Short Story Explication Assignment

Adapted from: http://www2.webster.edu/~armbruka/engl1030/handouts/whatisanexplication.htm http://www.facstaff.bucknell.edu/rickard/101Paper1.html

Short Story Explication Assignment

Take one of the short stories from the approved list and write a 3-page explication.

What is an Explication?

The word "explication" comes from a Latin word that means "unfolding." When you explicate a story or novel or

poem, you "unfold" its meaning in an essay by interpreting or analyzing a portion of it. You can analyze a

character, a single incident, symbols, point of view, structure, and so on. No explication can take into account

everything that goes on in a story; the explication would be longer than the story itself. So your paper should

focus on one or two elements that you think contribute to the overall meaning or purpose of the story. A good

explication concentrates on details: you should quote portions of the story to show how the text supports your

thesis. Then you should offer comments that show how the portion you're interpreting contributes to the story

as a whole.

When writing explications about short stories, it is tempting to take on large amounts of the text or even the

whole story and address sweeping themes. However, that is not the point of an explication.

Suggested Approach

1. Read the story several times, until you think you have an idea of its overall theme or thesis or meaning. Jot

down notes as you read.

2. Choose a portion of your chosen story and focus on it for your explication. While your analysis should be

confined to this portion, make sure to connect its meaning to the overall meaning of the story as well; ask "how

does this passage function within the larger story?"

3. Choose an element of the story (incident, character, style, symbol, structure, etc.) that seems to you to

enhance or define the meaning as you understand it.

Paper Length

 The paper should be 3 pages in length; this does not include the required Works Cited page. Papers

that are too short will receive an automatic zero.

Title

 Include a title for your paper. "Explication of 'Young Goodman Brown'" is not enough. Give some

indication of your topic (for example, "Extremism in 'Young Goodman Brown'"). Center this title on your

first page.

This is NOT a Research Paper

 There is no need to Google or research anything. The short story should be the only source on your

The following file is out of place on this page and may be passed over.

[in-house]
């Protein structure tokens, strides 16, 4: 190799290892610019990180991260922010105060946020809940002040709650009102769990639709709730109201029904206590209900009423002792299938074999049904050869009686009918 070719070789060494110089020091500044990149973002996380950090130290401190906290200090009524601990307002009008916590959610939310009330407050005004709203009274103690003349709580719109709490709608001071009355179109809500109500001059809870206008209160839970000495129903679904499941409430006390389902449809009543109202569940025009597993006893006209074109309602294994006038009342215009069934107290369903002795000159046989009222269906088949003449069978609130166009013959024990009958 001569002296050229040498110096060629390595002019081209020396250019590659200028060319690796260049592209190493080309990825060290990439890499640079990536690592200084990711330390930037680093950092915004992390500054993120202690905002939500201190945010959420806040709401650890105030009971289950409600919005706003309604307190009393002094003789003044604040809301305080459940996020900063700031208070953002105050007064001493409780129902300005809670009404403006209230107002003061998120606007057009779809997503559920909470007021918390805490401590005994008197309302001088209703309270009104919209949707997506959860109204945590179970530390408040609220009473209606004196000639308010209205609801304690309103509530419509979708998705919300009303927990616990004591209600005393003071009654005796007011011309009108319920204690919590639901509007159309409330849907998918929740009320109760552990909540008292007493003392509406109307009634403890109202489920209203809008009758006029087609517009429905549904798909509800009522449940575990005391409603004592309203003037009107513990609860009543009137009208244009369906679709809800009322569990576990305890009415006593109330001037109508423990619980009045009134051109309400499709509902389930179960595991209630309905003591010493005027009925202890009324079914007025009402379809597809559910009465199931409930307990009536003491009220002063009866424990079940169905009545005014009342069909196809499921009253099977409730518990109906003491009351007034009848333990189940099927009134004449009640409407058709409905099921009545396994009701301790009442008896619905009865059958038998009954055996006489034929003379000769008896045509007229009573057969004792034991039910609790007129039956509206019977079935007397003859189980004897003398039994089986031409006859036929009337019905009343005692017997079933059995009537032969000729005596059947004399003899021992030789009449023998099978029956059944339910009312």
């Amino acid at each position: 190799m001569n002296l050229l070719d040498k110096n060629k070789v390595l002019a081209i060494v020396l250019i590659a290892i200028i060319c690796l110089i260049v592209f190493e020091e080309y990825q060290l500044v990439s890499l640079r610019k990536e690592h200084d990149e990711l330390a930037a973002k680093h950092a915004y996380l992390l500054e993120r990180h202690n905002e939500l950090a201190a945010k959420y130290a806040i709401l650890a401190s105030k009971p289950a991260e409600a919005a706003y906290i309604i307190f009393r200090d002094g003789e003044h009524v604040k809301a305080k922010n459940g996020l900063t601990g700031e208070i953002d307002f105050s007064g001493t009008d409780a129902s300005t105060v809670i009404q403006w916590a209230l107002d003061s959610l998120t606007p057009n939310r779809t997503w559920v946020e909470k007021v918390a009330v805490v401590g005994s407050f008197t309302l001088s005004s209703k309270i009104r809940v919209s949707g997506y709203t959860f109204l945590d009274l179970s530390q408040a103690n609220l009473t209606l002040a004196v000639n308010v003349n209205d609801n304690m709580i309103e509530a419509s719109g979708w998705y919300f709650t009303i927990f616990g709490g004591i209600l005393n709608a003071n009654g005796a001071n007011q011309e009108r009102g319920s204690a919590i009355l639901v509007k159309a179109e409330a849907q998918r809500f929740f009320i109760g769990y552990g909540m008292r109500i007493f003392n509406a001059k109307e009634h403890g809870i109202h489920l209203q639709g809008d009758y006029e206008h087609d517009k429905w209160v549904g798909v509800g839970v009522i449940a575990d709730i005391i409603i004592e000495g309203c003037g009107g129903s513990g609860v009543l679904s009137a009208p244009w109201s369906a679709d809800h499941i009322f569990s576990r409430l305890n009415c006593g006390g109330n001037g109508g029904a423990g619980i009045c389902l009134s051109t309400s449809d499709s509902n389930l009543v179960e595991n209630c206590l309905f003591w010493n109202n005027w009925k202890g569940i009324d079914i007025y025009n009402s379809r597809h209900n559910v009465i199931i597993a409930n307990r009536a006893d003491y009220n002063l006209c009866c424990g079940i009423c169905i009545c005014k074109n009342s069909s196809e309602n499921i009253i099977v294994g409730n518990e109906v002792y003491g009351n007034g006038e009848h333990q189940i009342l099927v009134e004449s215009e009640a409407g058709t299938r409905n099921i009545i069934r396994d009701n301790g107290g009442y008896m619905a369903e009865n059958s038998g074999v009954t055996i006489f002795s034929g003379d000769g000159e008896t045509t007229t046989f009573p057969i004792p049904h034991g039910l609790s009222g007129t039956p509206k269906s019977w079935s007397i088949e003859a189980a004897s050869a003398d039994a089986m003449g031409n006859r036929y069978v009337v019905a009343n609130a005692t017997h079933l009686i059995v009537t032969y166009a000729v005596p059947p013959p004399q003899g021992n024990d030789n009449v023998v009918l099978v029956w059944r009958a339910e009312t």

Works Cited page.

MLA Format

 Make sure that you follow the formatting of the sample MLA paper posted in Blackboard EXACTLY.

http://www2.webster.edu/~armbruka/engl1030/handouts/whatisanexplication.htm
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Adapted from: http://www2.webster.edu/~armbruka/engl1030/handouts/whatisanexplication.htm http://www.facstaff.bucknell.edu/rickard/101Paper1.html

 You can find more about MLA style at the Purdue University Online Writing Lab's Web page on Using

MLA Format.

Multiple Paragraph Essay Format

 Essay should contain multiple paragraphs

o The essay should begin with an introduction paragraph

 The introduction paragraph should end with a 1 sentence thesis statement.

 Please highlight, underline, embolden, or color your thesis. It needs to be clearly visible

o Each body paragraph should begin with a clear topic sentence and end with a clear concluding

sentence

o Appropriate transitions should be used throughout the essay.

o Essay should end with a concluding paragraph

Thesis

Construct a THESIS that indicates (a) your focus, and (b) the relation of that focus to the story as a

whole. A thesis represents your conclusion or opinion about the story. Thus your thesis is

argumentative; it should not be an obvious point, but should be a thoughtful statement that indicates

some of the complexity and depth of the story. Ask yourself: "Will my thesis illuminate for the reader

some point that he/she might not have noticed at first reading?" Some examples: